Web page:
Thus the effect of the bonded stop notice, to use the language of the code section, is to immediately create an ‘equitable garnishment’ of the fund. This clothes the bonded stop notice claim with a legal status which does not inure to a mechanic's lien notice upon recording. This impels us to conclude that in a circumstance where a bonded stop notice claim conflicts with a mechanic's equitable lien because both claim the same fund, as here, the claimant who has effected an equitable garnishment of the fund by following the procedure provided by Code of Civil Procedure section 1190.1(h), establishes a prior claim.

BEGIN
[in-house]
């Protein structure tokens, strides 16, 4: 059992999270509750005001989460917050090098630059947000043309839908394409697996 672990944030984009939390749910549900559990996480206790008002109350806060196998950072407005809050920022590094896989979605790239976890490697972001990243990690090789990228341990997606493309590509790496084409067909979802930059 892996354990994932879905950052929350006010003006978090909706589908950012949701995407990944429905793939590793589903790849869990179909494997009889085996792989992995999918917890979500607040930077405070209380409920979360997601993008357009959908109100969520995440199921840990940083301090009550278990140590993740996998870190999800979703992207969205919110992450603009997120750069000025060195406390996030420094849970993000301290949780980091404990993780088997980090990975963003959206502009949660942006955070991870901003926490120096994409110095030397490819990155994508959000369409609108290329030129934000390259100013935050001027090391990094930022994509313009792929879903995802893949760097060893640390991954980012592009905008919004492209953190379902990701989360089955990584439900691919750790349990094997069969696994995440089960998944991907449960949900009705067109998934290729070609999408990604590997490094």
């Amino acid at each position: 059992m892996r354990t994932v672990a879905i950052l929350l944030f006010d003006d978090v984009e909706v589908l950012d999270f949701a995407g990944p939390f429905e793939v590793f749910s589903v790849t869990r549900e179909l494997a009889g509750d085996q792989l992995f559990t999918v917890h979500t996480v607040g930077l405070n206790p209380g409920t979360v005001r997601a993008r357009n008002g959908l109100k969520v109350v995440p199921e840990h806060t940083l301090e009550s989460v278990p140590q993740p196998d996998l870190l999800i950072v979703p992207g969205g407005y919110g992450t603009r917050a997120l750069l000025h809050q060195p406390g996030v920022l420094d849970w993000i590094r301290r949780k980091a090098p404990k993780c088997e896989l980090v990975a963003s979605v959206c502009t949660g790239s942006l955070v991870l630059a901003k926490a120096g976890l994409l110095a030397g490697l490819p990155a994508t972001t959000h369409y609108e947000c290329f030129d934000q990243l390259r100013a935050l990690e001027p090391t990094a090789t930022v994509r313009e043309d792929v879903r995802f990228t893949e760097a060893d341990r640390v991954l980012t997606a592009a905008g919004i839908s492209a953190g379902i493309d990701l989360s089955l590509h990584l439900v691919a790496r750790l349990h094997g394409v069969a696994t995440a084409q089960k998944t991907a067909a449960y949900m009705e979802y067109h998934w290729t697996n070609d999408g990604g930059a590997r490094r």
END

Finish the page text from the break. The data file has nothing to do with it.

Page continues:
An additional and most persuasive reason supporting this conclusion is readily apparent if we apply appellants' argument to a situation wherein a single mechanic or materialman files a stop notice and bond with the fundholder. It is to be anticipated that only an amount equal to the one bonded stop notice will be withheld by the fundholder, since he is under no legal duty to withhold paymants from the fund unless a bond is filed, and absent a bond he suffers no personal liability. Under appellants' theory the amount of the one claim withheld by the fundholder would be shared pro rata by all mechanic lienholders who asserted equitable liens, and they would share despite their failure to file under section 1190.1(h) and prevent depletion of the building fund. Since this result would be neither equitable nor logical, we reject the argument that whatever remains in the building fund is shared pro rata by all classes of claimants.